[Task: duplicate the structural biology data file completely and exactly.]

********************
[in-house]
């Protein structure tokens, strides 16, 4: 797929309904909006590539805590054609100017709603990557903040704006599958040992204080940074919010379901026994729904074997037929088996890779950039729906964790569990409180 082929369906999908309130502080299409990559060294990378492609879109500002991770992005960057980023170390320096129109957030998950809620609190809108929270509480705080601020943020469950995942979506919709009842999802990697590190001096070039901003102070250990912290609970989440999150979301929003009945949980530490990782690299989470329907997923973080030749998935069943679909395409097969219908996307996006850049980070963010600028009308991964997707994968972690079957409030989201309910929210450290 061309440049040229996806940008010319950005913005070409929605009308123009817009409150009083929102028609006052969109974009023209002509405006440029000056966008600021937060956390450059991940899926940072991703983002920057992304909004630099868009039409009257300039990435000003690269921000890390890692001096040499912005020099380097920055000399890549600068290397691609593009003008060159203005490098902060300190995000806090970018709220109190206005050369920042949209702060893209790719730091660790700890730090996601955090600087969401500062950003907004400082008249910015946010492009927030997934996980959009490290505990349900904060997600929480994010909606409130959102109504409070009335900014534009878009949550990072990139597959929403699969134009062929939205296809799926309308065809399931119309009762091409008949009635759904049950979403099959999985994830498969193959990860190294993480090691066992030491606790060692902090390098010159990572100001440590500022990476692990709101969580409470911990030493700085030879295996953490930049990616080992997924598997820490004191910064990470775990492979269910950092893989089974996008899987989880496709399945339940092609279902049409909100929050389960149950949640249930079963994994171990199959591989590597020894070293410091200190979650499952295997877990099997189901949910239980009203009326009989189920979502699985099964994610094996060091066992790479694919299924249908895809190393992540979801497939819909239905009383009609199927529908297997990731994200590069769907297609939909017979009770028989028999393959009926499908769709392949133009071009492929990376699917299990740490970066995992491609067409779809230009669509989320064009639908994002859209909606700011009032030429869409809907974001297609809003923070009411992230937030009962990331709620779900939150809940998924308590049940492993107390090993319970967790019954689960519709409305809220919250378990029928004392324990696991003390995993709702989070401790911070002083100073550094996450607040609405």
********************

[in-house]
């Protein structure tokens, strides 16, 4: 797929309904909006590539805590054609100017709603990557903040704006599958040992204080940074919010379901026994729904074997037929088996890779950039729906964790569990409180 082929369906999908309130502080299409990559060294990378492609879109500002991770992005960057980023170390320096129109957030998950809620609190809108929270509480705080601020943020469950995942979506919709009842999802990697590190001096070039901003102070250990912290609970989440999150979301929003009945949980530490990782690299989470329907997923973080030749998935069943679909395409097969219908996307996006850049980070963010600028009308991964997707994968972690079957409030989201309910929210450290 061309440049040229996806940008010319950005913005070409929605009308123009817009409150009083929102028609006052969109974009023209002509405006440029000056966008600021937060956390450059991940899926940072991703983002920057992304909004630099868009039409009257300039990435000003690269921000890390890692001096040499912005020099380097920055000399890549600068290397691609593009003008060159203005490098902060300190995000806090970018709220109190206005050369920042949209702060893209790719730091660790700890730090996601955090600087969401500062950003907004400082008249910015946010492009927030997934996980959009490290505990349900904060997600929480994010909606409130959102109504409070009335900014534009878009949550990072990139597959929403699969134009062929939205296809799926309308065809399931119309009762091409008949009635759904049950979403099959999985994830498969193959990860190294993480090691066992030491606790060692902090390098010159990572100001440590500022990476692990709101969580409470911990030493700085030879295996953490930049990616080992997924598997820490004191910064990470775990492979269910950092893989089974996008899987989880496709399945339940092609279902049409909100929050389960149950949640249930079963994994171990199959591989590597020894070293410091200190979650499952295997877990099997189901949910239980009203009326009989189920979502699985099964994610094996060091066992790479694919299924249908895809190393992540979801497939819909239905009383009609199927529908297997990731994200590069769907297609939909017979009770028989028999393959009926499908769709392949133009071009492929990376699917299990740490970066995992491609067409779809230009669509989320064009639908994002859209909606700011009032030429869409809907974001297609809003923070009411992230937030009962990331709620779900939150809940998924308590049940492993107390090993319970967790019954689960519709409305809220919250378990029928004392324990696991003390995993709702989070401790911070002083100073550094996450607040609405």